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As the ship chugs down river, he appears in guise after guise, relieving his fellow passengers of their money while decrying the sad decline of trust among men. Melville offers a nightmare vision of the self-made success story. Unlike Benjamin Franklin, the runaway who reinvents himself as a printer, scientist, and statesman, or Amos Lawrence, the farm boy turned merchant prince, the confidence man remakes himself to fleece his next target. Melville turned the promise of American capitalism into a threat. Horatio Alger Jr. But the man whose name would become synonymous with the rags-to-riches story did reinvent himself as a means to leave behind a sordid past.

Neither the man nor his fiction are what they seem to be. Alger was born in and grew up in Chelsea, Massachusetts. His father was the minister of the First Congregational Church, a parish that had been organized by Cotton Mather. Alger moved to New York to seek his new life. No reports of evil deeds surfaced from these boys; on the contrary, they felt a strong allegiance to their patron. Alger and his wards formed a symbiotic relationship. He provided them a refuge from the streets, and they offered up the details of their difficult lives, which Alger turned into the fiction that brought him the publishing success that had earlier eluded him.

In , he published Ragged Dick , the first novel to follow what would soon be recognized as the Horatio Alger formula and undoubtedly his best. The title character is a wise-cracking bootblack who, despite some bad habits smoking, swearing, theatergoing is in essence a reputable boy stuck in disreputable circumstances.

We think we know what comes next: Through hard work and perseverance, Ragged Dick emerges from destitution into a well-deserved fortune. What is surprising is that the books remained popular for as long as they did. But it was nothing compared to what was to come. There are various theories as to why Alger enjoyed such posthumous regard. Whereas in his own time Alger was credited with inventing a moral hero who becomes modestly successful, during the early years [of the 20 th century] he seemed to have invented a successful hero who is modestly moral.

It was only later still, when readers stopped reading Alger altogether and moved on to new avatars of the self-made man, that a hazy memory of his adumbrated fictions led Americans to make his name a shorthand for a rags-to-riches story that Alger neither lived nor told.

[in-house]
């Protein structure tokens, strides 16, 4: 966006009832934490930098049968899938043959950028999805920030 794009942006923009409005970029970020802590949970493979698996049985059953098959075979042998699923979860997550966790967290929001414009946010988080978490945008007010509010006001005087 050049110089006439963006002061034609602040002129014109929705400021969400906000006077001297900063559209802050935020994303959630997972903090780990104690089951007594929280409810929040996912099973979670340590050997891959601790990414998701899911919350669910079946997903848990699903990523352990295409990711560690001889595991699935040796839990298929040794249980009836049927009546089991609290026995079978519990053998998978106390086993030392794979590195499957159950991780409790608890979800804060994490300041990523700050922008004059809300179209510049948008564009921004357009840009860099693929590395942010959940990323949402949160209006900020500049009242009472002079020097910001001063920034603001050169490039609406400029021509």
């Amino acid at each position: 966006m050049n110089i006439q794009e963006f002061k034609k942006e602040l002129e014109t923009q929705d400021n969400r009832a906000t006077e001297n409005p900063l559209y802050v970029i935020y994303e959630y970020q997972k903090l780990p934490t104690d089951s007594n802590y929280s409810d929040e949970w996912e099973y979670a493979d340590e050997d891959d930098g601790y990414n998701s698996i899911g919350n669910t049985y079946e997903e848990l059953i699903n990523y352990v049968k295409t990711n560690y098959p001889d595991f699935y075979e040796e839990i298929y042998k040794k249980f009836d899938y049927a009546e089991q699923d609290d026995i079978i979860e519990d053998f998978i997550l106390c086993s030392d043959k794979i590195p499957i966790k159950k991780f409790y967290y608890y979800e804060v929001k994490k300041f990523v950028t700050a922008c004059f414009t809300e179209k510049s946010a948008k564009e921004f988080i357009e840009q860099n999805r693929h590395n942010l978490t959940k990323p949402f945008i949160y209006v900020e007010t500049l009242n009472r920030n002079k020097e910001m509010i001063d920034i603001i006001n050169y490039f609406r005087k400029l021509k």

About 25 at the time, Carnegie was working as an assistant to Tom Scott , who would eventually rise to the presidency of the powerful Pennsylvania Railroad and was currently serving as its superintendent. The farmer-looking man, who was carrying a mysterious green bag, had been told that Carnegie worked for the railroad, and he asked the young man for a moment of his time. Carnegie assented, and the man produced from his green bag a small model of his invention: the sleeper car.

Scott at once upon my return. I could not get that sleeping-car idea out of my mind. T Woodruff, the inventor, who was so overjoyed with the news that he offered the young man an eighth interest in his company. The young man having proven his kindness, and his ability to recognize and facilitate a promising venture, the older gentleman rewards him with an act of largesse. Carnegie, the immigrant son of a failed weaver, was set on the path to prosperity by the sturdy Alger formula: luck and pluck.

Edgar Thomson demanded a kickback, in the form of partial ownership of the company. For his troubles, Andy was given a few shares himself. Throughout the Gilded Age, the lofty ideals of self-made manhood would sit uncomfortably beside the realities of an industrial economy that threatened to expose economic mobility as a myth. On the one hand, the two richest men in America, Carnegie and John D. They have but to master the knack of economy, thrift, honesty, and perseverance, and success is theirs.

Carnegie goes on in his lecture to inveigh against the practice of speculation.

Benjamin Franklin: Statesman, Scientist, Diplomat (Annotated) Benjamin Franklin: Statesman, Scientist, Diplomat (Annotated)
Benjamin Franklin: Statesman, Scientist, Diplomat (Annotated) Benjamin Franklin: Statesman, Scientist, Diplomat (Annotated)
Benjamin Franklin: Statesman, Scientist, Diplomat (Annotated) Benjamin Franklin: Statesman, Scientist, Diplomat (Annotated)
Benjamin Franklin: Statesman, Scientist, Diplomat (Annotated) Benjamin Franklin: Statesman, Scientist, Diplomat (Annotated)
Benjamin Franklin: Statesman, Scientist, Diplomat (Annotated) Benjamin Franklin: Statesman, Scientist, Diplomat (Annotated)
Benjamin Franklin: Statesman, Scientist, Diplomat (Annotated) Benjamin Franklin: Statesman, Scientist, Diplomat (Annotated)
Benjamin Franklin: Statesman, Scientist, Diplomat (Annotated) Benjamin Franklin: Statesman, Scientist, Diplomat (Annotated)
Benjamin Franklin: Statesman, Scientist, Diplomat (Annotated) Benjamin Franklin: Statesman, Scientist, Diplomat (Annotated)
Benjamin Franklin: Statesman, Scientist, Diplomat (Annotated)